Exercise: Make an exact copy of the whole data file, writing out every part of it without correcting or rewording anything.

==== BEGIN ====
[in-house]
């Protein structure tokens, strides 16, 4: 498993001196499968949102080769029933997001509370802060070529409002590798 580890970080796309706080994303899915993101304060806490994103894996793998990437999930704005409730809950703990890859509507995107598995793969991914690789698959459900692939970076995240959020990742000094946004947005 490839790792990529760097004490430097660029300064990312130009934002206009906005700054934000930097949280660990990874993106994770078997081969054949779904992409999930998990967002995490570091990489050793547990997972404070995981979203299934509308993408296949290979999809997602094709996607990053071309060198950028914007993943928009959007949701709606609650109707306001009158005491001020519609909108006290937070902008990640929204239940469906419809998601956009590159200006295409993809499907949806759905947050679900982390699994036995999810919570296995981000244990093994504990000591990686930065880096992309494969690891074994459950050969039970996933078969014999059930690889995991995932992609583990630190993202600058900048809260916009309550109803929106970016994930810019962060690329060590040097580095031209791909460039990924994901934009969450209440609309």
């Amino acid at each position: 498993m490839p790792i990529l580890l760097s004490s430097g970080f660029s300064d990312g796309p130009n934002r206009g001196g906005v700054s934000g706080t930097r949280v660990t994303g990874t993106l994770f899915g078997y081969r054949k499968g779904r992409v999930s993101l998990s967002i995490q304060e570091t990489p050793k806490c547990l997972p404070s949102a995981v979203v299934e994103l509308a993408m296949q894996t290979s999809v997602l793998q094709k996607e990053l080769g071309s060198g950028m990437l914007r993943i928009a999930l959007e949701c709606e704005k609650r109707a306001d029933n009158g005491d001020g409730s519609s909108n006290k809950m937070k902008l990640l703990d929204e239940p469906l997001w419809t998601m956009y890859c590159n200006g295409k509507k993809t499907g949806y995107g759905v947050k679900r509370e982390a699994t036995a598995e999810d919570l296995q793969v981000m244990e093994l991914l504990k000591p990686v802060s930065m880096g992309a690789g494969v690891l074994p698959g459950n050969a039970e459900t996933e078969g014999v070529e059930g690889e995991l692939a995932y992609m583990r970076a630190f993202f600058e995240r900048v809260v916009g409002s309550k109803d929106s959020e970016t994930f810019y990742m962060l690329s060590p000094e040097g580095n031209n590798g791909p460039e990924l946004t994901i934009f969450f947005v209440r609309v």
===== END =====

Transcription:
[in-house]
């Protein structure tokens, strides 16, 4: 498993001196499968949102080769029933997001509370802060070529409002590798 580890970080796309706080994303899915993101304060806490994103894996793998990437999930704005409730809950703990890859509507995107598995793969991914690789698959459900692939970076995240959020990742000094946004947005 490839790792990529760097004490430097660029300064990312130009934002206009906005700054934000930097949280660990990874993106994770078997081969054949779904992409999930998990967002995490570091990489050793547990997972404070995981979203299934509308993408296949290979999809997602094709996607990053071309060198950028914007993943928009959007949701709606609650109707306001009158005491001020519609909108006290937070902008990640929204239940469906419809998601956009590159200006295409993809499907949806759905947050679900982390699994036995999810919570296995981000244990093994504990000591990686930065880096992309494969690891074994459950050969039970996933078969014999059930690889995991995932992609583990630190993202600058900048809260916009309550109803929106970016994930810019962060690329060590040097580095031209791909460039990924994901934009969450209440609309």
């Amino acid at each position: 498993m490839p790792i990529l580890l760097s004490s430097g970080f660029s300064d990312g796309p130009n934002r206009g001196g906005v700054s934000g706080t930097r949280v660990t994303g990874t993106l994770f899915g078997y081969r054949k499968g779904r992409v999930s993101l998990s967002i995490q304060e570091t990489p050793k806490c547990l997972p404070s949102a995981v979203v299934e994103l509308a993408m296949q894996t290979s999809v997602l793998q094709k996607e990053l080769g071309s060198g950028m990437l914007r993943i928009a999930l959007e949701c709606e704005k609650r109707a306001d029933n009158g005491d001020g409730s519609s909108n006290k809950m937070k902008l990640l703990d929204e239940p469906l997001w419809t998601m956009y890859c590159n200006g295409k509507k993809t499907g949806y995107g759905v947050k679900r509370e982390a699994t036995a598995e999810d919570l296995q793969v981000m244990e093994l991914l504990k000591p990686v802060s930065m880096g992309a690789g494969v690891l074994p698959g459950n050969a039970e459900t996933e078969g014999v070529e059930g690889e995991l692939a995932y992609m583990r970076a630190f993202f600058e995240r900048v809260v916009g409002s309550k109803d929106s959020e970016t994930f810019y990742m962060l690329s060590p000094e040097g580095n031209n590798g791909p460039e990924l946004t994901i934009f969450f947005v209440r609309v």